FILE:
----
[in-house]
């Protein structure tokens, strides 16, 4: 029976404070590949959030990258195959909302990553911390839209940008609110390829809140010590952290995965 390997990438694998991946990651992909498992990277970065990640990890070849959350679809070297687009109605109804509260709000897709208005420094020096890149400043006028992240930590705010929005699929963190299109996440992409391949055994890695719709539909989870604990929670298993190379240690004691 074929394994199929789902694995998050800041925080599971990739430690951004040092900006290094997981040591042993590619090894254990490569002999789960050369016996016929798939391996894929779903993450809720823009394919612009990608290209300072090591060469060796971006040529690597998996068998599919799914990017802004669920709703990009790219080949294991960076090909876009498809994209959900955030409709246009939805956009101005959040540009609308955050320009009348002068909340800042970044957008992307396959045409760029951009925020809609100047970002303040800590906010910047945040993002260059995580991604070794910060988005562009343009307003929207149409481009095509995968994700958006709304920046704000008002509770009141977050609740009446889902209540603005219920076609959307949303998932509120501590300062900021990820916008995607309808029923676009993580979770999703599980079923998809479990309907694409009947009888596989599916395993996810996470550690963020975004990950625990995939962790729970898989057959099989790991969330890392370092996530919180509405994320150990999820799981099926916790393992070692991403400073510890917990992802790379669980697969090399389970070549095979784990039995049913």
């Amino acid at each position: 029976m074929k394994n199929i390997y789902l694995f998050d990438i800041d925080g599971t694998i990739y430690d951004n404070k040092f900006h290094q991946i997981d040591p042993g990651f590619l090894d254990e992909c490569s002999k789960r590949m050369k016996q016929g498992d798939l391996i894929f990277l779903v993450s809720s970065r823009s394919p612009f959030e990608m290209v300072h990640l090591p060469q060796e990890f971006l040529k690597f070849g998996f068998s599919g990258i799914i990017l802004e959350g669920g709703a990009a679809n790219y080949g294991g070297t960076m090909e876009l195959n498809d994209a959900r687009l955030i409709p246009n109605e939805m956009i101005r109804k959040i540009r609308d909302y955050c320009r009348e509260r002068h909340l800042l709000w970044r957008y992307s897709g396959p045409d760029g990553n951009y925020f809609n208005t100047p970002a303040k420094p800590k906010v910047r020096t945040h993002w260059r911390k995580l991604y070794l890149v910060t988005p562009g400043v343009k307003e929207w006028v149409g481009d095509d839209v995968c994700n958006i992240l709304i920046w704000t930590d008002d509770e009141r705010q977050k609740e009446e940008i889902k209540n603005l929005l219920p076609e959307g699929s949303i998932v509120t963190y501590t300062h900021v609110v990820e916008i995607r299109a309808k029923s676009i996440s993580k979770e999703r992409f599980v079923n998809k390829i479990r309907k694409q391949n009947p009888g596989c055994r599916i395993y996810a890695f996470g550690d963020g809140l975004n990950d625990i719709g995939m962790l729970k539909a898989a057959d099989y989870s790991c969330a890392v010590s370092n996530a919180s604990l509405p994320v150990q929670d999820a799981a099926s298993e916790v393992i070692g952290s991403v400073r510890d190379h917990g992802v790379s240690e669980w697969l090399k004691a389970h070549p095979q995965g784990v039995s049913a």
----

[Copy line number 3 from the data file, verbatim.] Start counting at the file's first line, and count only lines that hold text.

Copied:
């Amino acid at each position: 029976m074929k394994n199929i390997y789902l694995f998050d990438i800041d925080g599971t694998i990739y430690d951004n404070k040092f900006h290094q991946i997981d040591p042993g990651f590619l090894d254990e992909c490569s002999k789960r590949m050369k016996q016929g498992d798939l391996i894929f990277l779903v993450s809720s970065r823009s394919p612009f959030e990608m290209v300072h990640l090591p060469q060796e990890f971006l040529k690597f070849g998996f068998s599919g990258i799914i990017l802004e959350g669920g709703a990009a679809n790219y080949g294991g070297t960076m090909e876009l195959n498809d994209a959900r687009l955030i409709p246009n109605e939805m956009i101005r109804k959040i540009r609308d909302y955050c320009r009348e509260r002068h909340l800042l709000w970044r957008y992307s897709g396959p045409d760029g990553n951009y925020f809609n208005t100047p970002a303040k420094p800590k906010v910047r020096t945040h993002w260059r911390k995580l991604y070794l890149v910060t988005p562009g400043v343009k307003e929207w006028v149409g481009d095509d839209v995968c994700n958006i992240l709304i920046w704000t930590d008002d509770e009141r705010q977050k609740e009446e940008i889902k209540n603005l929005l219920p076609e959307g699929s949303i998932v509120t963190y501590t300062h900021v609110v990820e916008i995607r299109a309808k029923s676009i996440s993580k979770e999703r992409f599980v079923n998809k390829i479990r309907k694409q391949n009947p009888g596989c055994r599916i395993y996810a890695f996470g550690d963020g809140l975004n990950d625990i719709g995939m962790l729970k539909a898989a057959d099989y989870s790991c969330a890392v010590s370092n996530a919180s604990l509405p994320v150990q929670d999820a799981a099926s298993e916790v393992i070692g952290s991403v400073r510890d190379h917990g992802v790379s240690e669980w697969l090399k004691a389970h070549p095979q995965g784990v039995s049913a």